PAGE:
In the world of cyber security, it is just not high-value economic assets like oil and gas pipelines, and information-sensitive government agencies that are the targets of cyber attacks but everyday businesses, including those in the food industry, are under increasing threat.
On June 9, the No. 1 beef producer in the U.S., JBS Foods, said it had paid a $11 million ransom to cyber criminals after a cyber attack briefly took out one-fifth of all U.S. beef production capacity.
“This was a very difficult decision to make for our company and for me personally,” said Andre Nogueira, CEO, JBS USA, in a company press release. “However, we felt this decision had to be made to prevent any potential risk for our customers.”
According to Bloomberg, JBS, the largest meat producer in the world, suffered widespread shutdowns in the cyber-attack including:
- All the company’s fed-beef and regional beef plants were forced to shutter, and all other JBS meat packing facilities in the country experienced some level of disruption to operations, according to an official with the United Food and Commercial Workers International Union.
- Slaughter operations across Australia were also down, according to a trade group.
- One of Canada’s largest beef plants was idled.
- That comes after a weekend attack on the Brazilian company’s computer networks, according to JBS posts on Facebook, labor unions and employees.
FBI: Sophisticated Cybercriminal Group Responsible
The FBI attributed the JBS attack to the cyber criminal group REvil/Sodinokibi.
“We are working diligently to bring the threat actors to justice,” the FBI said in a statement. “We continue to focus our efforts on imposing risk and consequences and holding the responsible cyber actors accountable. Our private sector partnerships are essential to responding quickly when a cyber intrusion occurs and providing support to victims affected by our cyber adversaries. A cyberattack on one is an attack on us all.”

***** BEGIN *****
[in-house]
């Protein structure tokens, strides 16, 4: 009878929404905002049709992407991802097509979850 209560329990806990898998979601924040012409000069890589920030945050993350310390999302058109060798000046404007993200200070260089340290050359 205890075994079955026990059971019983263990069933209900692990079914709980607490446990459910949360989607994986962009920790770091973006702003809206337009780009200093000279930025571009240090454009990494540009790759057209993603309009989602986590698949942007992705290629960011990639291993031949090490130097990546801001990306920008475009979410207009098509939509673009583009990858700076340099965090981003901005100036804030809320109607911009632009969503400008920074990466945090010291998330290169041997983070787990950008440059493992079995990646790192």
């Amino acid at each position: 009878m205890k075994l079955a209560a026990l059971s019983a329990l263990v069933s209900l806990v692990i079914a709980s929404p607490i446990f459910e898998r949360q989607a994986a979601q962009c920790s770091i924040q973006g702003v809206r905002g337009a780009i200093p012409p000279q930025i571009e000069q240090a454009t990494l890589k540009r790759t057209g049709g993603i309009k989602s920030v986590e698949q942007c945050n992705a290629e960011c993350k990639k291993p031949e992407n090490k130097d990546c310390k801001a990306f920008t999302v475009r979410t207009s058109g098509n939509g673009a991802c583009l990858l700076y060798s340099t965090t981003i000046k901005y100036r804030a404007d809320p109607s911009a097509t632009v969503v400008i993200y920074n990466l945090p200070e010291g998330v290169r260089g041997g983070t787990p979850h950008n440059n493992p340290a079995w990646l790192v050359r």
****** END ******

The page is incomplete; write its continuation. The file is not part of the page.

Sodinokibi (aka REvil) has been one of the most prolific ransomware as a service (RaaS) groups over the last couple of years, according to The DFIR Report.
“The FBI stated this is one of the most specialized and sophisticated cybercriminal groups in the world,” read the JBS press release. “JBS USA’s ability to quickly resolve the issues resulting from the attack was due to its cybersecurity protocols, redundant systems and encrypted backup servers. The company spends more than $200 million annually on IT and employs more than 850 IT professionals globally.”
Food Companies in the Crosshairs
The JBS attack is just one of growing cyber-attacks on food-related companies in the U.S. and around the world.
Allan Liska, senior security architect at cybersecurity analytics firm Recorded Futures, told Bloomberg: “There have been more than 40 publicly reported ransomware attacks against food companies since May 2020.”
Other recent food-related company attacks include:
- Grocer Favored by British PM Falls Victim to Cyber Attack: Cyber Daily Report said on July 7, 2021, that Daylesford Organic Grocer, used by the British Prime Minister Boris Johnson and his wife Carrie was targeted by hackers with significant disruption to the company’s operations and IT systems.
- Cyber Attack Affects 800 Coop Sweden Stores: According to European Supermarket Magazine, grocery store chain Coop Sweden closed all its 800 stores on July 3, 2021, after a ransomware attack on am American IT provider left it unable to operate its cash registers.
- Food Distributor Hit by Cyberattack: According to the Digital Journal on June 21, 2021, foodservice supplier Edward Don suffered a ransomware attack. One of the largest distributors of foodservice equipment and supplies like kitchen supplies, bar supplies, flatware, and dinnerware in the U.S. had to shut down portions of its network after it was affected by malicious code via the Qbot botnet.
- Food-supply Giant Americold Admits Cyberattack: According to Threat Post, Americold, a company whose cold-storage capabilities are integral to the U.S. food-supply chain, confirmed an operations-impacting cyberattack, as per a filing with the SEC. Attack was a ransomware event that started Nov. 16, 2020 and affected the company’s phone systems, email, inventory management, and order fulfillment.
All of these cyber-attacks came after the Food Protection and Defense Institute (FPDI) at the University of Minnesota released a report in 2019 saying that food manufacturers are at risk of potentially damaging cyber-attacks.